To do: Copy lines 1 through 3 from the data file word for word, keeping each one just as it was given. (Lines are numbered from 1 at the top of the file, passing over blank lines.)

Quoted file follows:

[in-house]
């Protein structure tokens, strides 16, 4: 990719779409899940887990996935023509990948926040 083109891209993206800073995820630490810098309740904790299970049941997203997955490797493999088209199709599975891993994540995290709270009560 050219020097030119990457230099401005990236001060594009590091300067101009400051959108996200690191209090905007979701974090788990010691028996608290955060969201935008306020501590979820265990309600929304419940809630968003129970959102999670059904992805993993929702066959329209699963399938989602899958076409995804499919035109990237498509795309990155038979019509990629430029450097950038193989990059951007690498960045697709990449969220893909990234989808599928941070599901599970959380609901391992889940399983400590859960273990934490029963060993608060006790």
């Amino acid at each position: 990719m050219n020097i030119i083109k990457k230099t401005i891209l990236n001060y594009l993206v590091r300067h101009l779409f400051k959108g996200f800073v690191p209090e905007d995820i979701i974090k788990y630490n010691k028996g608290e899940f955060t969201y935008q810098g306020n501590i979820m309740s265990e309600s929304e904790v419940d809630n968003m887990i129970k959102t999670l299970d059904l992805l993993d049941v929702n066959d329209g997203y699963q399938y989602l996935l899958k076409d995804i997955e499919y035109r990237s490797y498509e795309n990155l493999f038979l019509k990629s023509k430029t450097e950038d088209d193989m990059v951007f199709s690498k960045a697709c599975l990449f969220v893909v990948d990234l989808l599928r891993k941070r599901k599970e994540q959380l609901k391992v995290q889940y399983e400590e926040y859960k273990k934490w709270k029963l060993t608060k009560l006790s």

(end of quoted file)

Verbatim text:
[in-house]
């Protein structure tokens, strides 16, 4: 990719779409899940887990996935023509990948926040 083109891209993206800073995820630490810098309740904790299970049941997203997955490797493999088209199709599975891993994540995290709270009560 050219020097030119990457230099401005990236001060594009590091300067101009400051959108996200690191209090905007979701974090788990010691028996608290955060969201935008306020501590979820265990309600929304419940809630968003129970959102999670059904992805993993929702066959329209699963399938989602899958076409995804499919035109990237498509795309990155038979019509990629430029450097950038193989990059951007690498960045697709990449969220893909990234989808599928941070599901599970959380609901391992889940399983400590859960273990934490029963060993608060006790």
């Amino acid at each position: 990719m050219n020097i030119i083109k990457k230099t401005i891209l990236n001060y594009l993206v590091r300067h101009l779409f400051k959108g996200f800073v690191p209090e905007d995820i979701i974090k788990y630490n010691k028996g608290e899940f955060t969201y935008q810098g306020n501590i979820m309740s265990e309600s929304e904790v419940d809630n968003m887990i129970k959102t999670l299970d059904l992805l993993d049941v929702n066959d329209g997203y699963q399938y989602l996935l899958k076409d995804i997955e499919y035109r990237s490797y498509e795309n990155l493999f038979l019509k990629s023509k430029t450097e950038d088209d193989m990059v951007f199709s690498k960045a697709c599975l990449f969220v893909v990948d990234l989808l599928r891993k941070r599901k599970e994540q959380l609901k391992v995290q889940y399983e400590e926040y859960k273990k934490w709270k029963l060993t608060k009560l006790s």